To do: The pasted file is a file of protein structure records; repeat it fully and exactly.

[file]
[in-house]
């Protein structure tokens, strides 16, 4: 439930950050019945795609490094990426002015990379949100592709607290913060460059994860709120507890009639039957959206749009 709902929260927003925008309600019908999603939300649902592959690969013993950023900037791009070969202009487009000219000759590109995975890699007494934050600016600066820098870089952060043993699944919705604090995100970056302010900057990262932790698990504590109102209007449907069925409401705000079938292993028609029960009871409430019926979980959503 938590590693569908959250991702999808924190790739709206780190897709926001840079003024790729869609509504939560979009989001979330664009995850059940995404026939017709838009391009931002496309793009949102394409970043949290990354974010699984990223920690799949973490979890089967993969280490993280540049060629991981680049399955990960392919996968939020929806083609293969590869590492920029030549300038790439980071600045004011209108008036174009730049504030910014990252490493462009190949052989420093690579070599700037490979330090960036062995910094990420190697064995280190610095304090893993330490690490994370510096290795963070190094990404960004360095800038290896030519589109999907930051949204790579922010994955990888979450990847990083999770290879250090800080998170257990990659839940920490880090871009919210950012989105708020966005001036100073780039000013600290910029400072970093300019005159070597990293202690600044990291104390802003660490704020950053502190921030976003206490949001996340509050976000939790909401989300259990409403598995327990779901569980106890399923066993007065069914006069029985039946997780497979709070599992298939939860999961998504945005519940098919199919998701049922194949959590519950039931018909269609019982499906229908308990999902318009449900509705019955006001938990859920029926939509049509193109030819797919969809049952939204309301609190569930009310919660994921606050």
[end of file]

[in-house]
């Protein structure tokens, strides 16, 4: 439930950050019945795609490094990426002015990379949100592709607290913060460059994860709120507890009639039957959206749009 709902929260927003925008309600019908999603939300649902592959690969013993950023900037791009070969202009487009000219000759590109995975890699007494934050600016600066820098870089952060043993699944919705604090995100970056302010900057990262932790698990504590109102209007449907069925409401705000079938292993028609029960009871409430019926979980959503 938590590693569908959250991702999808924190790739709206780190897709926001840079003024790729869609509504939560979009989001979330664009995850059940995404026939017709838009391009931002496309793009949102394409970043949290990354974010699984990223920690799949973490979890089967993969280490993280540049060629991981680049399955990960392919996968939020929806083609293969590869590492920029030549300038790439980071600045004011209108008036174009730049504030910014990252490493462009190949052989420093690579070599700037490979330090960036062995910094990420190697064995280190610095304090893993330490690490994370510096290795963070190094990404960004360095800038290896030519589109999907930051949204790579922010994955990888979450990847990083999770290879250090800080998170257990990659839940920490880090871009919210950012989105708020966005001036100073780039000013600290910029400072970093300019005159070597990293202690600044990291104390802003660490704020950053502190921030976003206490949001996340509050976000939790909401989300259990409403598995327990779901569980106890399923066993007065069914006069029985039946997780497979709070599992298939939860999961998504945005519940098919199919998701049922194949959590519950039931018909269609019982499906229908308990999902318009449900509705019955006001938990859920029926939509049509193109030819797919969809049952939204309301609190569930009310919660994921606050």